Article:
However, the impression would be inaccurate. There is more to the Act, or
at least its aspirations, than this. The Explanatory Notes, having referred to the
design work, continue:
As work proceeded an additional factor had to be considered. The Land Registry has
now automated many of its functions, which can now be accessed on line. It became
clear during the Commission’s work that there was wide support within the
property industry and from many legal practitioners for the introduction of a system
of dealing with land electronically. The Law Commission and Land Registry
therefore recommend that the new legislation should aim to create the necessary
legal framework in which all registered conveyancing can be conducted electroni-
cally. The Act establishes such a system.
So despite initial appearances, the establishment of registration arrangements was
not the end in itself, but a means to deliver the Act’s real key aspiration, namely
that all conveyancing would take place via a prescribed form of electronic
And this form of transaction was, moreover, to be the electronic manipulation
of the register itself. We had moved from ‘registration of title’ to ‘title by
registration’;6‘[i]t will be the fact of registration and registration alone that
confers title.’7This was presented as a change from the position before 2002. (So
the key Law Commission report was titled: Land Registration for the Twenty-First
Century – A Conveyancing Revolution.8) Previously, registration was largely seen as
an appendage to conveyancing: dispositions were first effected in traditional
ways, then registered. Now, dispositions were to be effected by their (electronic)
This new vision of registration may be termed ‘constitutive’. It contrasts most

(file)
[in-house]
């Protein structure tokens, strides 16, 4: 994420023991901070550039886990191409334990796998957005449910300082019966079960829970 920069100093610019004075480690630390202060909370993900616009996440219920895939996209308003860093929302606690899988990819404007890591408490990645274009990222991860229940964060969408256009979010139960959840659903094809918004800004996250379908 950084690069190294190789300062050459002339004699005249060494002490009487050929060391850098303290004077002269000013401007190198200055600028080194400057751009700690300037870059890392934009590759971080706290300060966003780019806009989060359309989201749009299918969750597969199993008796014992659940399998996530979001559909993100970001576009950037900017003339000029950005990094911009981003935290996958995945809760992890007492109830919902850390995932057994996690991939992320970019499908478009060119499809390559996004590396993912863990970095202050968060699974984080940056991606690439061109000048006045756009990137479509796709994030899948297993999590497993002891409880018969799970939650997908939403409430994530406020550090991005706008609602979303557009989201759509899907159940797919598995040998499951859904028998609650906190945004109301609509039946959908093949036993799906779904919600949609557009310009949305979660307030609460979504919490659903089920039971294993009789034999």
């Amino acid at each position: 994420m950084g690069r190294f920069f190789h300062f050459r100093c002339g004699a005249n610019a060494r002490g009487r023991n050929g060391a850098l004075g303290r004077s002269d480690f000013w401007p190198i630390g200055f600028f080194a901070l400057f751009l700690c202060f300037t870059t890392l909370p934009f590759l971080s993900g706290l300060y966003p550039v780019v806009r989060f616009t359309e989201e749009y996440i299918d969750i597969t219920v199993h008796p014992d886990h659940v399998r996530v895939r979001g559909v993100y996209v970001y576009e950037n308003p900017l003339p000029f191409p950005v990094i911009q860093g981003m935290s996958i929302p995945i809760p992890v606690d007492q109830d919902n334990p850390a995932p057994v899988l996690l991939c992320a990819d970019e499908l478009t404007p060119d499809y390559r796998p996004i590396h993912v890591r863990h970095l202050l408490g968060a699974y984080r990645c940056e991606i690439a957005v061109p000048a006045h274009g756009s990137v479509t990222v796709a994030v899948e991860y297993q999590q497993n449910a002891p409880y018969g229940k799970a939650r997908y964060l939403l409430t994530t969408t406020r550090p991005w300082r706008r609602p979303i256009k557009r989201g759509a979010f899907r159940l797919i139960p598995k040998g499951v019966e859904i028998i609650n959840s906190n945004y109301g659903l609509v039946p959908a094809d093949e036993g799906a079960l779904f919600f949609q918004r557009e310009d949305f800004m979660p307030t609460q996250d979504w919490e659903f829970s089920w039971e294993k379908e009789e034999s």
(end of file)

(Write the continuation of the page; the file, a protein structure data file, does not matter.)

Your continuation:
extremely with a regime where registering or failure to register makes no
difference to an interest’s validity or power; registration is merely a facility. It also
contrasts, but less extremely, with a regime where an interest’s validity does not
depend on its registration, but its power does, notably where without registration
an interest will not bind (some or all) disponees, though it will continue to bind
its grantor. Likewise with a regime where registration is necessary even to
validity, but does not guarantee it, that is where an interest’s validity or power
will be compromised not only by non-registration, but potentially by other
4 ‘An Act to make provision about land registration; and for connected purposes.’
5 ‘1 Register of title
(1) There is to continue to be a register of title kept by the registrar.
(2) Rules may make provision about how the register is to be kept and may, in particular, make
provision about –
(a) the information to be included in the register,
(b) the form in which information included in the register is to be kept, and
(c) the arrangement of that information.’
6 n 2 above, para 10.43.
7 n 3 above, para 1.10.
8 n 3 above.
The Land Registration Act 2002 – the Show on the Road
© 2014 The Author. The Modern Law Review © 2014 The Modern Law Review Limited.
764 (2014) 77(5) MLR 763–779